A study of the preparation of regular primary school teacher trainees to handle exceptional children
Okioma, Momanyi Lazarus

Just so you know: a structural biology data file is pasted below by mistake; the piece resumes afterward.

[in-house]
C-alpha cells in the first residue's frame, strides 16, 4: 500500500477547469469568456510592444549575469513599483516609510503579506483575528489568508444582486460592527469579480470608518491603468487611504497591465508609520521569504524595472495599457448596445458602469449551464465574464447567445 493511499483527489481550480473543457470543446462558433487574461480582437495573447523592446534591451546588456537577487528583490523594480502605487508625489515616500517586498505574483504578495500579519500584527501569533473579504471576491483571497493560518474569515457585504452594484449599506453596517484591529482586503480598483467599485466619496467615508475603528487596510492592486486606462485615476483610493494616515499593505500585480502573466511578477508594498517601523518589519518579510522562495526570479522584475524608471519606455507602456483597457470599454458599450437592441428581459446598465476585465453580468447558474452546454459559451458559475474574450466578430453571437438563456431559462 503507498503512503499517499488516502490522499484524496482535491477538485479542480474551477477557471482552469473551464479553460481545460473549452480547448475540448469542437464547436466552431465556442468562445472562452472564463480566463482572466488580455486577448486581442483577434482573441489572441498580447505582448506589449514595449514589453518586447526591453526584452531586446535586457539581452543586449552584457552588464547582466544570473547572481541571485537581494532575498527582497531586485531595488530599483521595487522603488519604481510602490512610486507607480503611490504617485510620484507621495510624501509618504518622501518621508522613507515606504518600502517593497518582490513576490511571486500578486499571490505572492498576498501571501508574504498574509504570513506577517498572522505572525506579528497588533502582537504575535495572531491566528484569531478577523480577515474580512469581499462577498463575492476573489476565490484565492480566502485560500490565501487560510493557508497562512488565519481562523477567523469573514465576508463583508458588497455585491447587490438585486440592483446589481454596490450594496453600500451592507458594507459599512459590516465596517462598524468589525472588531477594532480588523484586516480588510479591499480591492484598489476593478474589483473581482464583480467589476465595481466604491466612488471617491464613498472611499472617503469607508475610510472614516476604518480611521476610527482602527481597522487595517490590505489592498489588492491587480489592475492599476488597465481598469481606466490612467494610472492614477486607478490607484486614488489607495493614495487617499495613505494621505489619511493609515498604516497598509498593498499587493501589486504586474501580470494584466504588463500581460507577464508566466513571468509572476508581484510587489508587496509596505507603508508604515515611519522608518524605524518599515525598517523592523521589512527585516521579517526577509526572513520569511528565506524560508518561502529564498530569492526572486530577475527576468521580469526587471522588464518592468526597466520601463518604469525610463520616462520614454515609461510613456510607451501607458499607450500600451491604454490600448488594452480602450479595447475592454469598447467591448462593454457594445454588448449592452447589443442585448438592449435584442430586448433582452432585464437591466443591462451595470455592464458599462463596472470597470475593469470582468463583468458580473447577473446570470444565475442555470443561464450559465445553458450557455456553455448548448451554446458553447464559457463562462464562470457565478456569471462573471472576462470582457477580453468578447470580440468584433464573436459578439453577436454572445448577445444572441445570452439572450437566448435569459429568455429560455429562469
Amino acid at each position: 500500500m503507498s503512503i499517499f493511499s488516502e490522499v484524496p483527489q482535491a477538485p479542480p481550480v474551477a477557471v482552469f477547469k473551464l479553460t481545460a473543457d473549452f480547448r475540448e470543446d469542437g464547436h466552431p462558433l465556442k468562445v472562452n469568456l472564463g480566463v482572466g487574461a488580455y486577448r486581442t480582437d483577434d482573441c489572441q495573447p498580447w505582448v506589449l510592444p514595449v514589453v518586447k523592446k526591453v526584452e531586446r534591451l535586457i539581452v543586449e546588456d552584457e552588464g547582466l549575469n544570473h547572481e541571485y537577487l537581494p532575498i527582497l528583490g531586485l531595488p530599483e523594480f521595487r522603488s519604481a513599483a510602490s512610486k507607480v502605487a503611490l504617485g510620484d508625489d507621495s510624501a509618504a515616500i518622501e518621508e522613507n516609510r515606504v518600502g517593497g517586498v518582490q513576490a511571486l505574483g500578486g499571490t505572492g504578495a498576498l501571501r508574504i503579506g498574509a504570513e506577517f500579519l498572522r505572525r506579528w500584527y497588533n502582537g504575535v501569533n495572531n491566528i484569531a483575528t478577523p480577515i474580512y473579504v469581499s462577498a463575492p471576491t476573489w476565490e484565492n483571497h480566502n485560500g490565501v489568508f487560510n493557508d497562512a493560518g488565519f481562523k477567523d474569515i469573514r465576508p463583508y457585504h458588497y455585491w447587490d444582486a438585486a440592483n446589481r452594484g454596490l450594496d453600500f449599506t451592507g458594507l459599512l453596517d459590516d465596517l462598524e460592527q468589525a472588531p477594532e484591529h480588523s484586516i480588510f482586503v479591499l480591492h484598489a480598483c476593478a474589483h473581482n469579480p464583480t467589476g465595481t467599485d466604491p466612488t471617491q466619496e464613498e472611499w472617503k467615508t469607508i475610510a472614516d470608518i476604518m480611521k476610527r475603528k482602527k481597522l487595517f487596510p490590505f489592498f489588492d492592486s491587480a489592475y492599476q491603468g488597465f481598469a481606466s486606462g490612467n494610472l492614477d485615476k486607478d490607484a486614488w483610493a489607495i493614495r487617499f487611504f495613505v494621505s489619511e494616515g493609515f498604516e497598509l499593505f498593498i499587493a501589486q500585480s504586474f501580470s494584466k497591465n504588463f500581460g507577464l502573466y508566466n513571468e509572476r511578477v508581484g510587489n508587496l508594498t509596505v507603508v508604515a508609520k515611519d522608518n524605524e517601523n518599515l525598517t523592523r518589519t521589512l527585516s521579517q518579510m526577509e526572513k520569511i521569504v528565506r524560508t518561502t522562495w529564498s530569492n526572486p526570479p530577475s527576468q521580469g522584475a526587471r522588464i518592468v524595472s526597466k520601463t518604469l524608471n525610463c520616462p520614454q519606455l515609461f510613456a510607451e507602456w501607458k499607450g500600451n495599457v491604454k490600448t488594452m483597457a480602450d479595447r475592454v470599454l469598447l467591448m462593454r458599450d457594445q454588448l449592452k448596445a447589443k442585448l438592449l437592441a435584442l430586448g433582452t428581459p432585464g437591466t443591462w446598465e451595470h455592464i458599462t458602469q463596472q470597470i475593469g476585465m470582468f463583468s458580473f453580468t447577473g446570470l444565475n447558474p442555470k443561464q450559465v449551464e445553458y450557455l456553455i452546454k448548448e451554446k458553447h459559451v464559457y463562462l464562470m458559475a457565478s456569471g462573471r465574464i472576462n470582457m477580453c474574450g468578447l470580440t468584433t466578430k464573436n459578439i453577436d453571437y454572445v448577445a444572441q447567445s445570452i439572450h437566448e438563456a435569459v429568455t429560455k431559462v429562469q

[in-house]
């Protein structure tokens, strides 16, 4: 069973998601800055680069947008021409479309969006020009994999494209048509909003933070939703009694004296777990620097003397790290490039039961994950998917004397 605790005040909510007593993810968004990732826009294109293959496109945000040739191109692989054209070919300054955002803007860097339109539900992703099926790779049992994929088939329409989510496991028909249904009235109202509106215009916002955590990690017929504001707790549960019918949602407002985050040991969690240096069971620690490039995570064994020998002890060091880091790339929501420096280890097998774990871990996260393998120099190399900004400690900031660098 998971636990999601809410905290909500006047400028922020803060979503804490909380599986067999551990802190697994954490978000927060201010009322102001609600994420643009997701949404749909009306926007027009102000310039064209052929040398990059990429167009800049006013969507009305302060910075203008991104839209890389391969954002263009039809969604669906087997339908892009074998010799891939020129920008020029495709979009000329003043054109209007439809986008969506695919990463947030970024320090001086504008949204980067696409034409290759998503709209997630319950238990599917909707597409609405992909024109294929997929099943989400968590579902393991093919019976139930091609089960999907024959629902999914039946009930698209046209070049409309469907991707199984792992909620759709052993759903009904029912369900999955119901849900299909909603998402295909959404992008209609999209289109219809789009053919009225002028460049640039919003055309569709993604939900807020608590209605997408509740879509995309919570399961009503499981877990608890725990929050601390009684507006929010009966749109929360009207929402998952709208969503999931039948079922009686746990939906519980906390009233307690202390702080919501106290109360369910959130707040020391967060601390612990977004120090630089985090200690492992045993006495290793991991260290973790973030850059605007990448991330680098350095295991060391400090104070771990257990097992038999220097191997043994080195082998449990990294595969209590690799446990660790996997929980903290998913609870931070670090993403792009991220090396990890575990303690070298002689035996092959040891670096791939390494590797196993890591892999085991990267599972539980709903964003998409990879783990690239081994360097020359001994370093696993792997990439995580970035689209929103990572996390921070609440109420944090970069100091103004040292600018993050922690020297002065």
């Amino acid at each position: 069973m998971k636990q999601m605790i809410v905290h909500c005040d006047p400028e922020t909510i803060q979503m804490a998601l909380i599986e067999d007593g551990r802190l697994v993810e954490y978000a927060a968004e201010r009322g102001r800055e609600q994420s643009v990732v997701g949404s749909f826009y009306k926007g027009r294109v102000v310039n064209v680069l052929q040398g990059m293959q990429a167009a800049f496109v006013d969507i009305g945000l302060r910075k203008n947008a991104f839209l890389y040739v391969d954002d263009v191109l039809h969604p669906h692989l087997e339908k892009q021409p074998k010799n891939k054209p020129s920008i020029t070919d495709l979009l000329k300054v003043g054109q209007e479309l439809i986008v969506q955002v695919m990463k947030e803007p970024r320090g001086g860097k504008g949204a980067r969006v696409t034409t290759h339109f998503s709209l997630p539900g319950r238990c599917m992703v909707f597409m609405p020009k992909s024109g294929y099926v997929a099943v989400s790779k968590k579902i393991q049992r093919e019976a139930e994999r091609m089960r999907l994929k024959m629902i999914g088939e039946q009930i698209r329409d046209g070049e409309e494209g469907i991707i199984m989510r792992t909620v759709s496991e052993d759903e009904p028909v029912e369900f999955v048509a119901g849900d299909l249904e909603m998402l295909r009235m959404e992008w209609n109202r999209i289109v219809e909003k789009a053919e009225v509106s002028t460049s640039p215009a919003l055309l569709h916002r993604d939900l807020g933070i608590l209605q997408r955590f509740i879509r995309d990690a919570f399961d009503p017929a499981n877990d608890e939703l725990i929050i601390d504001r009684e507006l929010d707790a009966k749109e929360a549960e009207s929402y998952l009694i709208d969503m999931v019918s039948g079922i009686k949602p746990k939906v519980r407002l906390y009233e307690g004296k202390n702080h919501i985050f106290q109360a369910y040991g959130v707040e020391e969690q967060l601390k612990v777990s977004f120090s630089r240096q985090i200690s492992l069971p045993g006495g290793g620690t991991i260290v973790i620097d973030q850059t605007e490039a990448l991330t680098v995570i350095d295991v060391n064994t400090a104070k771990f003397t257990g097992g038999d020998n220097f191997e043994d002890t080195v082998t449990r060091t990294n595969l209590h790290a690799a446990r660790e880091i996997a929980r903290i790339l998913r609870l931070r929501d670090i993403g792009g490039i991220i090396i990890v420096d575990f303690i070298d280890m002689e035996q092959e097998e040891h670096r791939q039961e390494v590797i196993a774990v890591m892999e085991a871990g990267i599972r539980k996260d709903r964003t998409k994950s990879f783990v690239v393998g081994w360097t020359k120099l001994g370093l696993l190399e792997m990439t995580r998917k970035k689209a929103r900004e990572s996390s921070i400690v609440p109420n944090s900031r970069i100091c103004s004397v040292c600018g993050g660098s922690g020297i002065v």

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This study examined the teaching of the special education component that was introduced in the regular primary teacher training programme in 1987. Special attention was given to how this component relate to the total teacher training programme, with a view of establishing whether the objectives of the course were being met. The purpose for this study was to find out how the teaching of the component is conducted, the methods used and their suitability in facilitating the necessary attitude changes, the experiences the trainees are exposed to, besides routine lectures, that have the potentiality of increasing their competency in handling exceptional learners in ordinary classrooms. Finally the study sought to establish hindrance if any that prevent the realization of the objectives of the component. The population of the study sample comprised a total of 46 respondents. 16 of the respondents were teacher trainees drawn from 8 teacher-training colleges in the country. 5 respondents were special education curriculum specialists from the Kenya Institute of Education (KIE), 2 others were inspectors of special education from the inspectorate headquarters, while 24 of the respondents were recently graduated teachers who completed their training room the eight colleges between 1988 and 1992. Six research questions and related sub questions were developed to guide the data collection. The investigation proceeded on the basis of the established formal primary research techniques, using questionnaires and personal interviews. The resulting response were analysed and summarised. All the responses were then discussed and presented descriptively, making use of tables and percentages. The major findings were as follows: 1. The special education component is taught under educational psychology. 2. The lecturers teaching the components have not been specially trained or inserviced to teach the component. 3. Basic teaching/learning resource are lacking in all the colleges. 4. The time allocated to the teaching of the component is very limited. 5. No exposure to exceptional children are organized for teacher trainees besides limited lectures. 6. Assessment of the special education component is not given due attention. At the moment the section does not receive any special attention, during the college or national teacher assessment. 7. The objectives of the special education component are so far not being met as the necessary preparations for teaching the section have not been met. In the light of the above findings, recommendations were made that would help strengthen and improve the teaching of special education in all the colleges. More specifically, it was recommended that:- (i) Qualified personnel, including lower cadre trainers like KISE graduates should be identified and posted to all colleges, to teach the special education component. (ii) All high institutions that train teachers should start special education departments to train special education teachers. (iii) Those tutors currently teaching educational psychology in colleges should be inserviced in special education so as to handle the component appropriately. (iv) Special education component should be up-graded to a full subject status and be taught and assessed separately. (v) Basic teaching/learning resources in special education should be made available to all colleges. (vi) A special fund aimed at the promotion of special education activities in all colleges should be created. (vii) The special education component should be periodically evaluated to ensure that it is in line with the latest trends in special education. (viii) The government should come up with clear policies that govern special education provision. It is hoped that if these recommendations are adopted and implemented, they would enable the objectives of special education to be realised to the benefit of our handicapped community.